Change in body mass index is a stronger predictor of change in fat mass than lean mass in elderly black and white women

Authors

  • Sigurbjörn Á. Arngrímsson,

    1. Center for Sport and Health Sciences, Iceland University of Education, 840 Laugarvatn, Iceland
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  • Edward McAuley,

    1. Department of Kinesiology and Community Health, University of Illinois at Urbana-Champaign, Urbana, Illinois 61801
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  • Ellen M. Evans

    Corresponding author
    1. Department of Kinesiology and Community Health, University of Illinois at Urbana-Champaign, Urbana, Illinois 61801
    2. Division of Nutritional Sciences, University of Illinois at Urbana-Champaign, Urbana, Illinois 61801
    • Department of Kinesiology, University of Illinois, 215 Freer Hall, MC-052, 906 S. Goodwin Avenue, Urbana, IL 61801, USA
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Abstract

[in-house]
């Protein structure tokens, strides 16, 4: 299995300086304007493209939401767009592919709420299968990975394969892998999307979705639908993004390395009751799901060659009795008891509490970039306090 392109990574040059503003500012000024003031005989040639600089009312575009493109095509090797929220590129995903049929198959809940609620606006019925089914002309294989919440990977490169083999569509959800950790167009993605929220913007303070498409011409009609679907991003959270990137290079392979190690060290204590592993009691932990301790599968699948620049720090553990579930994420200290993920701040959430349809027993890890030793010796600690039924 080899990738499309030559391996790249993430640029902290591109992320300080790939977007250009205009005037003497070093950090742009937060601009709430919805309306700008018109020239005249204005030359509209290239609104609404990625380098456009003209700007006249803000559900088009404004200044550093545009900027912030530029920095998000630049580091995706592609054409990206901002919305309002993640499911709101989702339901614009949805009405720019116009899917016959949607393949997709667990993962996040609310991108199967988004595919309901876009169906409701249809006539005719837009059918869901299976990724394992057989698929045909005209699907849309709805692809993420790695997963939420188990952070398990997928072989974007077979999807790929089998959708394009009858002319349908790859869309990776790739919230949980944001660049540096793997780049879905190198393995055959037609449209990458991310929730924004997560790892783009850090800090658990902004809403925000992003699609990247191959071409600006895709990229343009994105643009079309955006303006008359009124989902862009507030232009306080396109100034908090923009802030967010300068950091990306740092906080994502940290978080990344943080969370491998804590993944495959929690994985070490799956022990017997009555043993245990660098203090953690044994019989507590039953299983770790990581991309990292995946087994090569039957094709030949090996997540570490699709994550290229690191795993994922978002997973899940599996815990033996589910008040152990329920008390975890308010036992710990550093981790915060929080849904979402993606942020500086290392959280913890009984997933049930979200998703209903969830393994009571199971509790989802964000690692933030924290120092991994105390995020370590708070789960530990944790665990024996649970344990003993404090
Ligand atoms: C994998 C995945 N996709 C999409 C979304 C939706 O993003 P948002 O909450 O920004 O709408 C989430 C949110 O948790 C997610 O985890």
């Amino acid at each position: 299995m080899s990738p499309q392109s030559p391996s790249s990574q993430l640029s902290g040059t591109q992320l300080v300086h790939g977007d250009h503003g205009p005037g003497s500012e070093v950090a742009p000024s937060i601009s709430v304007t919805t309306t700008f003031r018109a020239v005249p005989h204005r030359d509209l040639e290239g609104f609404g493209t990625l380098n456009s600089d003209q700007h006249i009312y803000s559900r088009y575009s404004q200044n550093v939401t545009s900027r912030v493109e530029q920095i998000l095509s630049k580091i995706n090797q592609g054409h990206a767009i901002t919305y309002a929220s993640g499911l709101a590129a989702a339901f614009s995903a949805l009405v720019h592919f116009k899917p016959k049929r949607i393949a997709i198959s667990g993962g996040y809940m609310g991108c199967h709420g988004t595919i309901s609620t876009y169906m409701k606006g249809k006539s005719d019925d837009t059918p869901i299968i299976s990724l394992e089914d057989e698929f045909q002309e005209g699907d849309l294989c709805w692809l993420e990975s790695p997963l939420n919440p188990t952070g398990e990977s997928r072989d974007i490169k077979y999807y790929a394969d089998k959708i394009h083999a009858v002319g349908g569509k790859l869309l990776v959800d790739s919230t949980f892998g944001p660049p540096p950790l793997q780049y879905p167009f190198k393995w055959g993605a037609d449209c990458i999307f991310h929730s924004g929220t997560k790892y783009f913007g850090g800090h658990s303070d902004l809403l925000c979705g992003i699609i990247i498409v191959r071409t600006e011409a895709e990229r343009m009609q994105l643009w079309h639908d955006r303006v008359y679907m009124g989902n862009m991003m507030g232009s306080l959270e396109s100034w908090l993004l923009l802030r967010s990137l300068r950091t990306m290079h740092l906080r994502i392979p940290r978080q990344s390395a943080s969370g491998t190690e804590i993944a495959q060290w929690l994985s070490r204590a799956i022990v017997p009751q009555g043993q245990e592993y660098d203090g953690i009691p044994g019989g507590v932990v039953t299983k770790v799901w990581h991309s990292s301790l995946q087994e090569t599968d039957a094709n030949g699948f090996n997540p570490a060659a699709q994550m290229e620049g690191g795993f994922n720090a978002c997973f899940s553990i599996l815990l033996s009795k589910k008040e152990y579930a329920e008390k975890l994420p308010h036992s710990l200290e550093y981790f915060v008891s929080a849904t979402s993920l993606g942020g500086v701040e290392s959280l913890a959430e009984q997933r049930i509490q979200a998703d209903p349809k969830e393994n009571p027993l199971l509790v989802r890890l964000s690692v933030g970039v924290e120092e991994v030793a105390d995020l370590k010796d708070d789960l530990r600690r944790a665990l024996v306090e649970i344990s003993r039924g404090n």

The aim of this study was to determine the relation between change in body mass index (BMI) and changes in fat mass (FM), lean soft tissue (LST), and percentage body fat (%Fat) in elderly (67.6 ± 6.0 years) women varying in race (53 black, 144 white) who underwent measurements of BMI, FM, LST, and %Fat at baseline and after 2 years. The group did not markedly change body composition over 2 years (BMI = −0.1 ± 1.5 kg/m2, P = 0.53; FM = 0.0 ± 2.8 kg, P = 0.95; LST = −0.4 ± 1.7 kg, P < 0.001; %Fat = 0.3 ± 2.0%, P = 0.06). Change in BMI predicted change in FM (r = 0.90, SEE = 1.19 kg FM, P < 0.001) but was less predictive of change in %Fat (r = 0.64, SEE = 1.54%Fat, P < 0.001). Change in BMI was curvilinearly related to change in LST adjusted for change in height (R = 0.76, SEE = 1.10 kg LST, P < 0.001). Change in BMI more strongly predicts change in FM than LST and could be used to monitor change in FM in community-dwelling women. Am. J. Hum. Biol., 2009. © 2008 Wiley-Liss, Inc.

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